Well done Alison.

Like this comment
Posted by Not impressed
a resident of South of Midtown
on Feb 18, 2012 at 2:11 pm

Alison is very very politically sophisticated. You cannot get a straight answer from her if there is a hint of questioning in your question. She is the darling of the monied interests in town, like Larry Klein and of course the Chamber of Commerce which is giving this award.
And giving an award to John Barton is truly ludicrous. He has made so many millions off of this town, not to mention that his wife is a developer who built the market rate Altaire development on Fabian Way, near the JCC but not connected to it.

Like this comment
Posted by paloaltotreewatch
a resident of Palo Alto Orchards
on Feb 19, 2012 at 6:46 am

The ironic element of the Tall Tree Award for Alison Cormack is that 73 trees were removed at Mitchell Park library. It would have been one thing if the text of the library bond measured indicated the breadth and depth of the tree removal at Mitchell Park it did not. Was this mere oversight or intentional I do not know. So in fact as you accept your Tall Tree award remember that it really is a Low/Fallen Tree award for you.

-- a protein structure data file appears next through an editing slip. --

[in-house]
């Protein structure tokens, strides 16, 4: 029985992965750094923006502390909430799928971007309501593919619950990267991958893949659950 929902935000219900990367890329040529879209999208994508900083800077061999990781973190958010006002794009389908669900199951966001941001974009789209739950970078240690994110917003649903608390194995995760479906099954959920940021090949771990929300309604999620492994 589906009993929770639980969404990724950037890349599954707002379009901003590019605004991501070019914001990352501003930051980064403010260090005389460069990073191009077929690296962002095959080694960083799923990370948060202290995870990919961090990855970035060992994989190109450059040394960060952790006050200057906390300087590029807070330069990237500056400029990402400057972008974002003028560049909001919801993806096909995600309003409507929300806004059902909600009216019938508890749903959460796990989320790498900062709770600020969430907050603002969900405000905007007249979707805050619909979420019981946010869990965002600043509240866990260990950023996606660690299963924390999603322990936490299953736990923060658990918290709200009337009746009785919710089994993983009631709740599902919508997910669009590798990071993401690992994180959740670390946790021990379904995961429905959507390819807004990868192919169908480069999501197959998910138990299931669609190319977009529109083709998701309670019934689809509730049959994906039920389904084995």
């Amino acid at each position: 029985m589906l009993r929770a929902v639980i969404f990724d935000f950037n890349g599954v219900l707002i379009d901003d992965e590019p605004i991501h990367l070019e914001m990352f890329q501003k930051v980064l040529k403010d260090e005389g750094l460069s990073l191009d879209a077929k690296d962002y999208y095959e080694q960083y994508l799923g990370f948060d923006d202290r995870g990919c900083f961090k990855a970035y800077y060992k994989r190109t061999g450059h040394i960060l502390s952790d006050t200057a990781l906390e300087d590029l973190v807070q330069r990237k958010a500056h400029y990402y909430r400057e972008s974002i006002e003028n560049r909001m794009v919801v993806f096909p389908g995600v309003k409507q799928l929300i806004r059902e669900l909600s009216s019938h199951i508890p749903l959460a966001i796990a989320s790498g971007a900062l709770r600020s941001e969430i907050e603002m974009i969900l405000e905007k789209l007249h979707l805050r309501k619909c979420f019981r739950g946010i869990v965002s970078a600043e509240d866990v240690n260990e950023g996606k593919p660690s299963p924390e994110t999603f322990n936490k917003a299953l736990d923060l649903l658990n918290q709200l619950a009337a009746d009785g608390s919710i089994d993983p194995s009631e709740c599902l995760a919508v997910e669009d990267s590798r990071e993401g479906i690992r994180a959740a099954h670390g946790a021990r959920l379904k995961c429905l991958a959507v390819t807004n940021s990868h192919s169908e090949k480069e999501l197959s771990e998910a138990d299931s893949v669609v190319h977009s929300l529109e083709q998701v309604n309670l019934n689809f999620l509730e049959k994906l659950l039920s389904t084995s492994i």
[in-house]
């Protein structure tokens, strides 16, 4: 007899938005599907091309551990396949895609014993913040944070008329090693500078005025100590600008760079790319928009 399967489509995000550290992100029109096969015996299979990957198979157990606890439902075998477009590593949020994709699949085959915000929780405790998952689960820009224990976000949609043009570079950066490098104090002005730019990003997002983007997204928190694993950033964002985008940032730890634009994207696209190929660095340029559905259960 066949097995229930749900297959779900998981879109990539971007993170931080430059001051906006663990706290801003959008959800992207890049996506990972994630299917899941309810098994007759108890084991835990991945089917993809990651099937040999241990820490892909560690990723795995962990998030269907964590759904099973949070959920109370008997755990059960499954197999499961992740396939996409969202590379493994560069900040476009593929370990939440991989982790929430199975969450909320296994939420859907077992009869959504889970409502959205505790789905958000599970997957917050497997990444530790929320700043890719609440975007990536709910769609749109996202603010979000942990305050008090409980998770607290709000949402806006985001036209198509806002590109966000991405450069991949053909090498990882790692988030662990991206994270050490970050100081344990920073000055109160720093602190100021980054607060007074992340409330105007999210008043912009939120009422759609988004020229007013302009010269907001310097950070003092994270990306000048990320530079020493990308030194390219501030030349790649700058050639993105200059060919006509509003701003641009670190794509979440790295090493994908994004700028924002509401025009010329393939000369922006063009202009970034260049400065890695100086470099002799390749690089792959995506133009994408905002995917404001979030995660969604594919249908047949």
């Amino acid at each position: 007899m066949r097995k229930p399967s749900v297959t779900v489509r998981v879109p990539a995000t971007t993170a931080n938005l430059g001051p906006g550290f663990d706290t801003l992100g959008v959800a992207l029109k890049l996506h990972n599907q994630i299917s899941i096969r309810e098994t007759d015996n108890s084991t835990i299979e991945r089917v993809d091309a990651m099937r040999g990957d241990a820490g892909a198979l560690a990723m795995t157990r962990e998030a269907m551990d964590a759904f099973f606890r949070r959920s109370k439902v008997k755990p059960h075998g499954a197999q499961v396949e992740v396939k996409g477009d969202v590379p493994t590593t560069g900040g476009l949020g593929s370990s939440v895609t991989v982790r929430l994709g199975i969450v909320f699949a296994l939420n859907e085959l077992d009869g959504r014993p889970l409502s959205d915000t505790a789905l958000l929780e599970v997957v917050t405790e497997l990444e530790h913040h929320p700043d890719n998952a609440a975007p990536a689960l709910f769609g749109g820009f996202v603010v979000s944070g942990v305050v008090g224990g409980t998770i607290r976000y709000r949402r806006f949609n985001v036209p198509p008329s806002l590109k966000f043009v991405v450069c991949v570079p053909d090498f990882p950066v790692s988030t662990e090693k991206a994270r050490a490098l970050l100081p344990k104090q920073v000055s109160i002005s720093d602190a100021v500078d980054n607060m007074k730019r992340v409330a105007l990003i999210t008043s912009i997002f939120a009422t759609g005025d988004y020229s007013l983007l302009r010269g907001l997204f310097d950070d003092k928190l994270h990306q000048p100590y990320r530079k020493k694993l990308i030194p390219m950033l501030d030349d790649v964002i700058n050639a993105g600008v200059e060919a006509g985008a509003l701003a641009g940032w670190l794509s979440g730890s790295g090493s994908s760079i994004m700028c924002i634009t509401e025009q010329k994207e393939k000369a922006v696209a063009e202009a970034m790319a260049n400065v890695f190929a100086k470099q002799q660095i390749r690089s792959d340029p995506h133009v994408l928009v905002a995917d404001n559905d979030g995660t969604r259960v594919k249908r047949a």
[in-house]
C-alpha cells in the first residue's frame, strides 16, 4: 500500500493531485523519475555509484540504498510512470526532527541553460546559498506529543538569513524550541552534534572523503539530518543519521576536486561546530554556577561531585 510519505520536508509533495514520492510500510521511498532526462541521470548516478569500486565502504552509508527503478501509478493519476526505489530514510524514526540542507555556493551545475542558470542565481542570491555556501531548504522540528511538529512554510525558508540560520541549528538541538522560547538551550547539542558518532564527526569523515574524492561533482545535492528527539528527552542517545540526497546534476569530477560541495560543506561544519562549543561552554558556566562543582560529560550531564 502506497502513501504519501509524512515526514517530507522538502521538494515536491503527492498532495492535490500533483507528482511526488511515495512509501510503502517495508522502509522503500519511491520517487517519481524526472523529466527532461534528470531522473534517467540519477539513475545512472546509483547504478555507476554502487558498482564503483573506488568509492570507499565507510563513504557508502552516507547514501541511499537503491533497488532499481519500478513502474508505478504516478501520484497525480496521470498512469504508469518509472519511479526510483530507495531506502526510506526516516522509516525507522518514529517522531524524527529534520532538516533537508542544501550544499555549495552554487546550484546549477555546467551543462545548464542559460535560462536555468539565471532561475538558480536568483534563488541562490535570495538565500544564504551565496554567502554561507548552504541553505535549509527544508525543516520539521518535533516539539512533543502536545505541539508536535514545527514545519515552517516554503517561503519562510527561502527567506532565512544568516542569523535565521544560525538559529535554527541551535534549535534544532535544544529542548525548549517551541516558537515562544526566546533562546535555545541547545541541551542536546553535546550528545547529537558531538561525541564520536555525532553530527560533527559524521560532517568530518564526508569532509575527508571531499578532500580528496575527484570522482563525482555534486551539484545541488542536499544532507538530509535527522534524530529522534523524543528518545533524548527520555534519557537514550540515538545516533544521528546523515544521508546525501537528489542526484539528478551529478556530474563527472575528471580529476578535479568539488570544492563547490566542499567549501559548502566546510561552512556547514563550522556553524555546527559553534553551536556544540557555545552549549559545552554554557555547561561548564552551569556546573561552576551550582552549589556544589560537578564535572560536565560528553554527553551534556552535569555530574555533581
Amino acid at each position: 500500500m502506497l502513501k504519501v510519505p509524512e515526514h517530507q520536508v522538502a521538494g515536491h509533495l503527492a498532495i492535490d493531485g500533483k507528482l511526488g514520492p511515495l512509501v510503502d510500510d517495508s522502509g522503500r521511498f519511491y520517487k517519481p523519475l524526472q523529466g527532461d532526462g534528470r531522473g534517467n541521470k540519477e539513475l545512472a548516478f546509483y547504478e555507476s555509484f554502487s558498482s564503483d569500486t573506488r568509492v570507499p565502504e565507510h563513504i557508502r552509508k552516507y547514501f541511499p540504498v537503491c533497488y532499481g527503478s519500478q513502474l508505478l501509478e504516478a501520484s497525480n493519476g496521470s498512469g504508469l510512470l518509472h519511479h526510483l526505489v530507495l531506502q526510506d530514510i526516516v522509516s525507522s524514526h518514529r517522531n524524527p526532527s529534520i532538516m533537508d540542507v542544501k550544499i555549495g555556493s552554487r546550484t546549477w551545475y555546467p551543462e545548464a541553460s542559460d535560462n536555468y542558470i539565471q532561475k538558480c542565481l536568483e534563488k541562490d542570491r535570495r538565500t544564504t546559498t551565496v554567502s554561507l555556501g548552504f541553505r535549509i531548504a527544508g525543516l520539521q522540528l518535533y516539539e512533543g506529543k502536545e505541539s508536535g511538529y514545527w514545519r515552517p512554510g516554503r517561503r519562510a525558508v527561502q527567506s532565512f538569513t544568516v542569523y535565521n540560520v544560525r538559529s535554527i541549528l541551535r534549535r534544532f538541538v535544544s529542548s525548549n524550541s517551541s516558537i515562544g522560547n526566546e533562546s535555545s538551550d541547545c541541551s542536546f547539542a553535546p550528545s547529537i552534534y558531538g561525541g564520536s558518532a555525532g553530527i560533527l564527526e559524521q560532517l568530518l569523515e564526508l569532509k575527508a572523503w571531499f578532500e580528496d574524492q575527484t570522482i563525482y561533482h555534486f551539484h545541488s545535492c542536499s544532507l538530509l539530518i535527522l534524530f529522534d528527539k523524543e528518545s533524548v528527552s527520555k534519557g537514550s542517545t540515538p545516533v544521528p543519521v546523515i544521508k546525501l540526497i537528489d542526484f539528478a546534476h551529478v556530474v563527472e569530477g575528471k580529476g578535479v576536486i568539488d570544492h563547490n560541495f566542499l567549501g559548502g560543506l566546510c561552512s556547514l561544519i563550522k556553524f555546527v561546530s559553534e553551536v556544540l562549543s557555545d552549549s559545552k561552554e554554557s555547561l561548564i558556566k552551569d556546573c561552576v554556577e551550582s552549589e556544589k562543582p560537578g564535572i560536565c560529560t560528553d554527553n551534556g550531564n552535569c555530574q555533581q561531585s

I voted for the bond measure because I believe in our library system in its current configuration. Had i known how little caring there would be for natures wonders I would have worked to send it back to the drawing board.

I am extremely disappointed in all of the city's development program wrt to the preservation of existing trees. A building/road takes two years to build - a mature tree 50 years. Do the math what is really worth protecting.

Like this comment
Posted by Catherine Crystal Foster
a resident of Duveneck/St. Francis
on Feb 21, 2012 at 10:35 am

Alison is the kind of person who makes me proud to live in this city, and whose hard work, selflessness, and vision benefits every one of us. Her insistence on focusing on the future rather than re-litigating the past is getting us a modern library and community center that will serve Palo Alto residents well for years to come. Alison, kudos to you! Enjoy this well-deserved accolade.